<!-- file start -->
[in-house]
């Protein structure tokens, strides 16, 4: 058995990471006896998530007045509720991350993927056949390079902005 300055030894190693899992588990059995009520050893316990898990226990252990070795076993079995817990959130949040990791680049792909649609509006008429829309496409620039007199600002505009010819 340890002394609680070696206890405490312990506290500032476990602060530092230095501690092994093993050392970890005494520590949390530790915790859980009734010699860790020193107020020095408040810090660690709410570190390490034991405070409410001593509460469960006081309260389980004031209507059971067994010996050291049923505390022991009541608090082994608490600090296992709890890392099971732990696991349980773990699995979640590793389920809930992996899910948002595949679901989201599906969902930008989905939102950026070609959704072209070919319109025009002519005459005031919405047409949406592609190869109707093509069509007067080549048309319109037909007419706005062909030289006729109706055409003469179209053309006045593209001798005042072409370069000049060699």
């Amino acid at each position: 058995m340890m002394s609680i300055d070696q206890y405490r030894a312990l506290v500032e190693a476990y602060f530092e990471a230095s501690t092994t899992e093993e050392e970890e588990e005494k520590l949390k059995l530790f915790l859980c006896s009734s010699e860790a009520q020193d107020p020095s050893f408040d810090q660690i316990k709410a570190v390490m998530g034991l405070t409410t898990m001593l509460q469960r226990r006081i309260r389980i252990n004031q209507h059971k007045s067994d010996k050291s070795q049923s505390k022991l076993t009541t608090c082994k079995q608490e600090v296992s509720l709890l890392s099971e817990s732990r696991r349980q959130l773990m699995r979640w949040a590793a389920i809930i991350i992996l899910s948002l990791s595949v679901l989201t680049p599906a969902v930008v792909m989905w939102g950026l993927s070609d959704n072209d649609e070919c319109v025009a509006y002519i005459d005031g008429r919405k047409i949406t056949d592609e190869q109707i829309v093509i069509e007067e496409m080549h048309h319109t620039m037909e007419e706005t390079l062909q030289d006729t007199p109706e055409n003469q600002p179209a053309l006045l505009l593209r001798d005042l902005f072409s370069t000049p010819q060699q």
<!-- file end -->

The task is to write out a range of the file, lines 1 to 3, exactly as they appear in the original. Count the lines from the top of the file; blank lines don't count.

[in-house]
């Protein structure tokens, strides 16, 4: 058995990471006896998530007045509720991350993927056949390079902005 300055030894190693899992588990059995009520050893316990898990226990252990070795076993079995817990959130949040990791680049792909649609509006008429829309496409620039007199600002505009010819 340890002394609680070696206890405490312990506290500032476990602060530092230095501690092994093993050392970890005494520590949390530790915790859980009734010699860790020193107020020095408040810090660690709410570190390490034991405070409410001593509460469960006081309260389980004031209507059971067994010996050291049923505390022991009541608090082994608490600090296992709890890392099971732990696991349980773990699995979640590793389920809930992996899910948002595949679901989201599906969902930008989905939102950026070609959704072209070919319109025009002519005459005031919405047409949406592609190869109707093509069509007067080549048309319109037909007419706005062909030289006729109706055409003469179209053309006045593209001798005042072409370069000049060699």
């Amino acid at each position: 058995m340890m002394s609680i300055d070696q206890y405490r030894a312990l506290v500032e190693a476990y602060f530092e990471a230095s501690t092994t899992e093993e050392e970890e588990e005494k520590l949390k059995l530790f915790l859980c006896s009734s010699e860790a009520q020193d107020p020095s050893f408040d810090q660690i316990k709410a570190v390490m998530g034991l405070t409410t898990m001593l509460q469960r226990r006081i309260r389980i252990n004031q209507h059971k007045s067994d010996k050291s070795q049923s505390k022991l076993t009541t608090c082994k079995q608490e600090v296992s509720l709890l890392s099971e817990s732990r696991r349980q959130l773990m699995r979640w949040a590793a389920i809930i991350i992996l899910s948002l990791s595949v679901l989201t680049p599906a969902v930008v792909m989905w939102g950026l993927s070609d959704n072209d649609e070919c319109v025009a509006y002519i005459d005031g008429r919405k047409i949406t056949d592609e190869q109707i829309v093509i069509e007067e496409m080549h048309h319109t620039m037909e007419e706005t390079l062909q030289d006729t007199p109706e055409n003469q600002p179209a053309l006045l505009l593209r001798d005042l902005f072409s370069t000049p010819q060699q």